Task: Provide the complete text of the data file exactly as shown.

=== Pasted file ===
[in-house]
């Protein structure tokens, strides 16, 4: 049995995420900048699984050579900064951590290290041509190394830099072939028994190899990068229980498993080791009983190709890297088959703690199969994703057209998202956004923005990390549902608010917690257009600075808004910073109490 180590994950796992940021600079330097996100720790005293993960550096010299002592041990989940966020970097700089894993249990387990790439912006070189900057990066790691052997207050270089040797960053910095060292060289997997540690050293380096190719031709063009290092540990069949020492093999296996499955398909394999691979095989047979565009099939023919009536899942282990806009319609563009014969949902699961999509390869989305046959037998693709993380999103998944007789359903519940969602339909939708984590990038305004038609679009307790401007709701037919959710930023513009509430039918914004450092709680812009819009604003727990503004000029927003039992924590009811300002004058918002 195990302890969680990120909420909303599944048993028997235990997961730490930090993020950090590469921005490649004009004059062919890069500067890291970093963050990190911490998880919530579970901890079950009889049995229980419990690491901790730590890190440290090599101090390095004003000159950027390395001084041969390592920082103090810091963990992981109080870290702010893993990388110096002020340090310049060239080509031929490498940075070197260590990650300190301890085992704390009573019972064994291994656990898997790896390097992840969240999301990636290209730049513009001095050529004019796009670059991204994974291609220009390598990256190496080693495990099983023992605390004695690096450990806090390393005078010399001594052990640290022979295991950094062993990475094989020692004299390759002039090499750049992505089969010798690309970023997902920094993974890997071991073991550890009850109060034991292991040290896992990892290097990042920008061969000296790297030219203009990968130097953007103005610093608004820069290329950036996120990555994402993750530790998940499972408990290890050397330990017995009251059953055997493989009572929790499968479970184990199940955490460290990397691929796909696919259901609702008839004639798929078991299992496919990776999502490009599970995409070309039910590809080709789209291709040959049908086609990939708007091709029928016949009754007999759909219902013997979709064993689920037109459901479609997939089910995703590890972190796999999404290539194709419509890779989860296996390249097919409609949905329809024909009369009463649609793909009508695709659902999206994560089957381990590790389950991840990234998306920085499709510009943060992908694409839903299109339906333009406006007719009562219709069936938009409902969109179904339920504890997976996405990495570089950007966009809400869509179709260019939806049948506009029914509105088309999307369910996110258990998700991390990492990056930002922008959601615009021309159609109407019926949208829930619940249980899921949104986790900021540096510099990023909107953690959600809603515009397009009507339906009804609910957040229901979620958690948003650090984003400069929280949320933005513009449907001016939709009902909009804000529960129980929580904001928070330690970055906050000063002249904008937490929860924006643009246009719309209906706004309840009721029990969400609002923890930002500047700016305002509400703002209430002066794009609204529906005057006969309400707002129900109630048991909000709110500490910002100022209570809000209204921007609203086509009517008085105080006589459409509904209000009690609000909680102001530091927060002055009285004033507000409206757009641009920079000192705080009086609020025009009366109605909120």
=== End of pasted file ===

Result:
[in-house]
């Protein structure tokens, strides 16, 4: 049995995420900048699984050579900064951590290290041509190394830099072939028994190899990068229980498993080791009983190709890297088959703690199969994703057209998202956004923005990390549902608010917690257009600075808004910073109490 180590994950796992940021600079330097996100720790005293993960550096010299002592041990989940966020970097700089894993249990387990790439912006070189900057990066790691052997207050270089040797960053910095060292060289997997540690050293380096190719031709063009290092540990069949020492093999296996499955398909394999691979095989047979565009099939023919009536899942282990806009319609563009014969949902699961999509390869989305046959037998693709993380999103998944007789359903519940969602339909939708984590990038305004038609679009307790401007709701037919959710930023513009509430039918914004450092709680812009819009604003727990503004000029927003039992924590009811300002004058918002 195990302890969680990120909420909303599944048993028997235990997961730490930090993020950090590469921005490649004009004059062919890069500067890291970093963050990190911490998880919530579970901890079950009889049995229980419990690491901790730590890190440290090599101090390095004003000159950027390395001084041969390592920082103090810091963990992981109080870290702010893993990388110096002020340090310049060239080509031929490498940075070197260590990650300190301890085992704390009573019972064994291994656990898997790896390097992840969240999301990636290209730049513009001095050529004019796009670059991204994974291609220009390598990256190496080693495990099983023992605390004695690096450990806090390393005078010399001594052990640290022979295991950094062993990475094989020692004299390759002039090499750049992505089969010798690309970023997902920094993974890997071991073991550890009850109060034991292991040290896992990892290097990042920008061969000296790297030219203009990968130097953007103005610093608004820069290329950036996120990555994402993750530790998940499972408990290890050397330990017995009251059953055997493989009572929790499968479970184990199940955490460290990397691929796909696919259901609702008839004639798929078991299992496919990776999502490009599970995409070309039910590809080709789209291709040959049908086609990939708007091709029928016949009754007999759909219902013997979709064993689920037109459901479609997939089910995703590890972190796999999404290539194709419509890779989860296996390249097919409609949905329809024909009369009463649609793909009508695709659902999206994560089957381990590790389950991840990234998306920085499709510009943060992908694409839903299109339906333009406006007719009562219709069936938009409902969109179904339920504890997976996405990495570089950007966009809400869509179709260019939806049948506009029914509105088309999307369910996110258990998700991390990492990056930002922008959601615009021309159609109407019926949208829930619940249980899921949104986790900021540096510099990023909107953690959600809603515009397009009507339906009804609910957040229901979620958690948003650090984003400069929280949320933005513009449907001016939709009902909009804000529960129980929580904001928070330690970055906050000063002249904008937490929860924006643009246009719309209906706004309840009721029990969400609002923890930002500047700016305002509400703002209430002066794009609204529906005057006969309400707002129900109630048991909000709110500490910002100022209570809000209204921007609203086509009517008085105080006589459409509904209000009690609000909680102001530091927060002055009285004033507000409206757009641009920079000192705080009086609020025009009366109605909120």